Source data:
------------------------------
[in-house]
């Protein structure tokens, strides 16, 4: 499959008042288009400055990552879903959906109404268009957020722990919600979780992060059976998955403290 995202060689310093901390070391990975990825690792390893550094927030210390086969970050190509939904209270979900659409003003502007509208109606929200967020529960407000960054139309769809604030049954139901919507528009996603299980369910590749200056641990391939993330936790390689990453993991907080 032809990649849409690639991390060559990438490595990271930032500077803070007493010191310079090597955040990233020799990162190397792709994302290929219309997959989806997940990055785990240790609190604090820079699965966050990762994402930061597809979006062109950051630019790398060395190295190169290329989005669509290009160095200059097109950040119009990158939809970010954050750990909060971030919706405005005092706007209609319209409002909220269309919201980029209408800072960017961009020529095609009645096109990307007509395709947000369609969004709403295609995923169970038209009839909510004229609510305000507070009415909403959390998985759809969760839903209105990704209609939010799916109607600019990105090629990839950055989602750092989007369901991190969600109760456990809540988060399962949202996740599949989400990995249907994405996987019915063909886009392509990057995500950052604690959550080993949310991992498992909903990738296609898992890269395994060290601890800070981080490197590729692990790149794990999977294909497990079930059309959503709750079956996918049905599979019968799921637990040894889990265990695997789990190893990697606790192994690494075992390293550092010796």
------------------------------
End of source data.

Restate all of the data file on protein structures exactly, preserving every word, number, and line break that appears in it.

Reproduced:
[in-house]
């Protein structure tokens, strides 16, 4: 499959008042288009400055990552879903959906109404268009957020722990919600979780992060059976998955403290 995202060689310093901390070391990975990825690792390893550094927030210390086969970050190509939904209270979900659409003003502007509208109606929200967020529960407000960054139309769809604030049954139901919507528009996603299980369910590749200056641990391939993330936790390689990453993991907080 032809990649849409690639991390060559990438490595990271930032500077803070007493010191310079090597955040990233020799990162190397792709994302290929219309997959989806997940990055785990240790609190604090820079699965966050990762994402930061597809979006062109950051630019790398060395190295190169290329989005669509290009160095200059097109950040119009990158939809970010954050750990909060971030919706405005005092706007209609319209409002909220269309919201980029209408800072960017961009020529095609009645096109990307007509395709947000369609969004709403295609995923169970038209009839909510004229609510305000507070009415909403959390998985759809969760839903209105990704209609939010799916109607600019990105090629990839950055989602750092989007369901991190969600109760456990809540988060399962949202996740599949989400990995249907994405996987019915063909886009392509990057995500950052604690959550080993949310991992498992909903990738296609898992890269395994060290601890800070981080490197590729692990790149794990999977294909497990079930059309959503709750079956996918049905599979019968799921637990040894889990265990695997789990190893990697606790192994690494075992390293550092010796």